ENTERTAINMENT

The Winslow Boy (REVIEW): Terence Rattigan's Tale Of Middle Class Injustice Revived At The Old Vic

22/03/2013 21:31 GMT | Updated 25/03/2013 12:11 GMT
Nobby Clark

3starsculture

Have you ever followed the Twitter hashtag #MiddleClassProblems?

You'll find an array of tongue-in-cheek frustrations afflicting those who actually have life pretty easy: accidentally squirting lychee juice over a MacBook, the struggle of fitting extra thick M&S bread into a toaster, arriving at the gym without an iPod.

An #UpperMiddleClassProblem from the early 20th century can be seen on stage at The Old Vic in The Winslow Boy, directed by Lindsay Posner - little 13-year-old Ronnie Winslow is given the boot from his elite naval college after being accused of stealing a five shilling postal cheque.

Only the rich, powerful and stubborn would be able to take the inconvenient injustice of 'innocent' Ronnie's punishment to dizzying heights: through the ranks of Admiralty, across the pages of national newspapers, echoing in the House of Commons and eventually brought before our Courts of Justice. The Winslow Boy follows this exact route, all played out in the cosy confines of an Edwardian drawing room.

A tale that becomes more intriguing in light of the fact that it is based on a real life event: the Archer-Shee case of 1910 - the 'real' Winslow boy.

the winslow boy

Charlie Rowe (Ronnie Winslow) and Henry Goodman (Arthur Winslow)

At first glance, Terence Rattigan's play is a battle between the upper-middle classes and upper classes, played out in the soporific dullness of comfortable living. But Rattigan intended to encapsulate wider issues: the basic human right of a fair trial, equality and the sacredness of our Magna Carta.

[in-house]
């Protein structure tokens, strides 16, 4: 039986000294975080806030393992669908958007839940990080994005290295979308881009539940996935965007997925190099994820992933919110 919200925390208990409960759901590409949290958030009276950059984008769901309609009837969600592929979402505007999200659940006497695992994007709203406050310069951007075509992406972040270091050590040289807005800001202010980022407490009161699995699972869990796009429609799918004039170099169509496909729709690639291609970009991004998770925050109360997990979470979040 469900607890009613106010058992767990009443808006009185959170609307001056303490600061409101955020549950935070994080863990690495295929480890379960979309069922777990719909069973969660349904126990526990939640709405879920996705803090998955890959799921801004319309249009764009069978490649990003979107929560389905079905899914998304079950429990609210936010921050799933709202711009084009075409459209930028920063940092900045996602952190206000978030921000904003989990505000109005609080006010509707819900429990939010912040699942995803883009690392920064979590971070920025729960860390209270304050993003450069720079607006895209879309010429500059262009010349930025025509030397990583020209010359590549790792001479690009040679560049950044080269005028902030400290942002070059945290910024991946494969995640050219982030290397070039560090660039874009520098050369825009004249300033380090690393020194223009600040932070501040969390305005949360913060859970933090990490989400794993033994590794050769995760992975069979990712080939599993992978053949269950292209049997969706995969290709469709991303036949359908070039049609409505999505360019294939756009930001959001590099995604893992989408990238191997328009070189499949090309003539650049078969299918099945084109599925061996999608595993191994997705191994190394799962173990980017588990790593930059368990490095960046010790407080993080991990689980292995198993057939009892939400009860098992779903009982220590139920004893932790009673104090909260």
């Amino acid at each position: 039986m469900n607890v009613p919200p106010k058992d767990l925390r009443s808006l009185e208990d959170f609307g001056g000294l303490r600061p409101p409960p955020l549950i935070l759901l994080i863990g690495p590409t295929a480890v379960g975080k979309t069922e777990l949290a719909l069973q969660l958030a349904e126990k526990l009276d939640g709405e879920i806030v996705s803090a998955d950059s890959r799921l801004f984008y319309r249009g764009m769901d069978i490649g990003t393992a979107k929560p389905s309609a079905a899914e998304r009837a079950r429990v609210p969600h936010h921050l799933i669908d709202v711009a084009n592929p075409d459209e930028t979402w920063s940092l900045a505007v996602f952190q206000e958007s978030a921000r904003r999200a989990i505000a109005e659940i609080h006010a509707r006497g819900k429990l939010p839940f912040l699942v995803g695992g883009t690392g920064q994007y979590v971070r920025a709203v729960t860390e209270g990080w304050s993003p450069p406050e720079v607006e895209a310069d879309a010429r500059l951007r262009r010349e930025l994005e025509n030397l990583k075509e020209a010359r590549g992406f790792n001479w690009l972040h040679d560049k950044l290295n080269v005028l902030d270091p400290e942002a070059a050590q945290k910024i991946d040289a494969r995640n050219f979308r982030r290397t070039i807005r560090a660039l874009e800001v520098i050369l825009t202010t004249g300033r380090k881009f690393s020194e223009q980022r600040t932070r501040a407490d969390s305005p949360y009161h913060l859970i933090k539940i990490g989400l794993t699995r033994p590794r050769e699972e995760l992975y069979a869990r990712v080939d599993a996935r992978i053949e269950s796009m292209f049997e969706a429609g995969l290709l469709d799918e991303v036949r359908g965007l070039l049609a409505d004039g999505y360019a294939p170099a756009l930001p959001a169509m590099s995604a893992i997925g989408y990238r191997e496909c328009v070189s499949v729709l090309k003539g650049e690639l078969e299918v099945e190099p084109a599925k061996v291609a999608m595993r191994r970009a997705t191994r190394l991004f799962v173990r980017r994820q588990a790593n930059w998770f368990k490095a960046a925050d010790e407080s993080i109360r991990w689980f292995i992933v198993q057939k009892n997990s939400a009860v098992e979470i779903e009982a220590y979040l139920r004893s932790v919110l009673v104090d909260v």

Does the playwright succeed in painting a portrait of mankind's sense of justice within the microcosm of a family scandal?

To even question Rattigan's achievements feels like a faux pas in the arts; despite falling in and out of fashion with critics over the decades, Rattigan is a firm favourite, as this high profile staging of the play at The Old Vic proves.

Rattigan does give us food for thought on the wider issues of injustice, albeit in the calmest and most placid manner possible, like a rather clumsy and polite footnote tacked on the end of scenes. It's hard to imagine Rattigan writing The Winslow Boy in the early 60s; a brash decade of free love and experimentation in an evolving society.

The play's exposition and middle class chatter is in constant danger of defusing the tension and drama, with the cast's energy going into maintaining carefree and polished annunciations, injecting animation into whimsical and sometimes rambling dialogue.

the winslow boy

Naomi Frederick (Catherine Winslow) and Henry Goodman (Arthur Winslow)

Thanks to a strong cast, director Lindsay Posner pulls out as much pace and drama as possible from a placidly calm play. Henry Goodman maintains the earnest fatherly love and conviction of Arthur Winslow defending his young son and Sia Berkeley brings much needed liveliness as a shallow journalist. Peter Sullivan gives the stand out performance of the show, waking up the audience as Sir Robert Morton, the deeply repressed and ruthless lawyer.

the winslow boy

Peter Sullivan (Sir Robert Morton) and Charlie Rowe (Ronnie Winslow)

Headlines in the arts declare 16-year-old Charlie Rowe as the The Old Vic's youngest ever lead role playing the part of accused Ronnie Winslow. A bright future ahead of him, Rowe shines with engaging nervous innocence on stage, but as a leading man he deserves a meatier part. Ronnie Winslow has few lines - a character that quickly becomes forgotten in the hysteria of the court case.

The Winslow Boy will appeal to fans of Terence Rattigan and those who love to chew over a good #UpperMiddleClassProblem.

The Winslow Boy is at The Old Vic, London, 8 Mar 2013 - 25 May 2013.

The Winslow Boy, The Old Vic

The Winslow Boy, The Old Vic